The sequencing of genomic DNA and cDNA obtained from whole blood cells, granulocytes, SV40-transformed fibroblasts, and EBV-transformed B cells revealed a frameshift insertion in codon 37 of NEMO exon 2 (110_111insC) generating a premature stop codon 12 residues downstream at codon position 49 (M38fsX48) (figs. 1A, 2A2A, and and2B).2B). The mother, maternal aunt, and maternal grandmother of this patient were heterozygous for the mutation (fig. 1B). This previously unreported mutation was not found in 305 Caucasian controls (190 females and 115 males; 495 chromosomes), suggesting that it was pathogenic. It creates the furthest upstream of the known premature stop codons in NEMO—most others being associated with XD-IP, and the remaining few, mostly located in the 3′ region of the coding region, being associated with XR-EDA-ID (fig. 2A and and2B).2B). Paradoxically, the 110_111insC mutation was associated with viable fetal development and a lack of detectable developmental phenotype in the affected hemizygous boy. Moreover, the mother presented no clinical signs of XD-IP and displayed a random pattern of X-chromosome inactivation (75% and 25%) in her blood cells (fig. 1C).

Figure  1
Sequencing of the NEMO gene in the patient and his relatives. A, Automated reverse-sequencing profile showing the 110_111insC mutation in genomic DNA extracted from peripheral blood cells from the hemizygous patient, compared with a control (WT) with ...
Figure  2
Schematic representation of NEMO with all reported mutations. A, Schematic representation of the coding-region domain organization: coil-coiled (CC), leucine-zipper (LZ), and zinc-finger (ZF) domains, and published mutations of NEMO. B, Schematic representation ...

We investigated whether the 110_111insC mutation was amorphic (as in loss-of-function), as predicted from genetic findings, or hypomorphic, as predicted from clinical findings, by assessing NF-κB activation in SV40-transformed fibroblasts from a healthy control, from the patient studied, from a patient with XR-OL-EDA-ID (bearing the NEMO X420W mutation), and from a fetus with XD-IP (bearing the ex4-10del NEMO mutation). Upon stimulation with TNF-α and IL-1β, IκBα degradation and resynthesis were normal in the patient’s cells, whereas they were impaired in XR-OL-EDA-ID cells and were completely abolished in XD-IP cells (fig. 3A and data not shown). However, the κB DNA-binding activity of the patient’s cells, measured by EMSA, was approximately one-third that of control fibroblasts—a decrease similar to that observed with XR-OL-EDA-ID fibroblasts. No detectable DNA-binding activity was observed with XD-IP fibroblasts (figs. 3B and and4).4). Finally, IL-6 production was impaired in the patient’s fibroblasts and, to a greater extent, in XR-OL-EDA-ID fibroblasts, in response to both IL-1β and TNF-α, whereas it was completely abolished in XD-IP fibroblasts (fig. 3C). Thus, the NEMO 110_111insC mutation, despite creating a stop codon at position 49, was hypomorphic, since it impaired but did not abolish NF-κB activation and was even associated with a somewhat milder cellular phenotype than the X420W NEMO mutation.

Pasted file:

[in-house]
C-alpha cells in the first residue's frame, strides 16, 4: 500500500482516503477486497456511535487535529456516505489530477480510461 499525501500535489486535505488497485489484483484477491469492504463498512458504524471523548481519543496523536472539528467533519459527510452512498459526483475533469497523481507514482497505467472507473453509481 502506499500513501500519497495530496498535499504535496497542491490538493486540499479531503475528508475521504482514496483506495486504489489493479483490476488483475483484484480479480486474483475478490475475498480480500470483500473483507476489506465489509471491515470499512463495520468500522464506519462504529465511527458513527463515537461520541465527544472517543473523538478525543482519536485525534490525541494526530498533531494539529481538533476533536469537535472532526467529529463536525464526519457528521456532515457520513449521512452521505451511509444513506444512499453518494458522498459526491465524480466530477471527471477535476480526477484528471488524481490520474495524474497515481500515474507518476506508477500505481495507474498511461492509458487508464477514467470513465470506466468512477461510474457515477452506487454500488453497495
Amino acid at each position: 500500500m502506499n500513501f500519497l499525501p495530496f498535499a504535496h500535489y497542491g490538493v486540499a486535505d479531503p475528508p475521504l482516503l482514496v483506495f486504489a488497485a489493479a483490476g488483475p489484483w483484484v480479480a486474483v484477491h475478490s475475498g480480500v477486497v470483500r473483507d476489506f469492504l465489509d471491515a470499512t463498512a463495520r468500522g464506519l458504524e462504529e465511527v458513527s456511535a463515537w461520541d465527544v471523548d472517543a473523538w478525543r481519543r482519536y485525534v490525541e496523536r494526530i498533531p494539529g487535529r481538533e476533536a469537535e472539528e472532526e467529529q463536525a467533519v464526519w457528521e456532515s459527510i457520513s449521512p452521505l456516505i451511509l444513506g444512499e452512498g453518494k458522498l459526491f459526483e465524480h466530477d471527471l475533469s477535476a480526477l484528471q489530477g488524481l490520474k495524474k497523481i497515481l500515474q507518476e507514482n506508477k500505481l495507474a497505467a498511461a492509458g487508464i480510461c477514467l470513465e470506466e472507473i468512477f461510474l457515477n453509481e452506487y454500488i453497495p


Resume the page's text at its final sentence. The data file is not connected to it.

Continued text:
Figure  3
NF-κB signaling in SV40-transformed fibroblasts. A, Time-course analysis of IκBα protein degradation and resynthesis detected by western blot after stimulation with IL-1β for 20, 40, 60, and 120 min; the antibody against ...
Figure  4
NF-κB signaling in fibroblasts. Composition of the NF-κB dimers bound to the κB probe, as measured by EMSA in SV40-transformed fibroblasts from a healthy control, from the patient, from a patient with OL-EDA-ID, and from a patient ...

We evaluated the immunological impact of the NEMO mutation by stimulating the patient’s blood cells (fig. 5) with TNF-α, IL-1β, or agonists of TLRs. The response of the patient’s blood cells to TNF-α was reproducibly impaired, in terms of IL-10 production. In contrast, the response to IL-1β, LPS (an agonist of TLR-4), or other TLR agonists—such as heat-killed S. aureus Cowan, E. coli, and M. tb—was normal, in terms of IL-6 or TNF-α production. Because the main infectious disease of this patient was caused by M. avium, a weakly virulent environmental mycobacterial species, we also investigated the IL-12/23-IFN-γ circuit (Casanova and Abel 2002). We observed no response to live M. bovis BCG, BCG plus IL-12, or BCG plus IFN-γ, in terms of IFN-γ, IL-12p40, or IL-12p70 production in the patient’s blood cells. Finally, we tested CD40-mediated NF-κB activation by measuring B-cell proliferation and Ig isotype switching upon stimulation with CD40L (CD154) in vitro. The patient’s cells displayed impaired proliferation and IgE production in response to CD154, alone or in combination with IL-4. These results indicate that the patient’s NEMO mutation was hypomorphic in blood cells and provide an explanation for the patient’s immunological phenotype.

Figure  5
Whole blood cell activation. A, IL-10 production. B, IL-6 production. C, TNF-α production. D–E, IFN-γ and IL-12p40 production, respectively, in the culture supernatants of whole blood cells from a control and from the patient after ...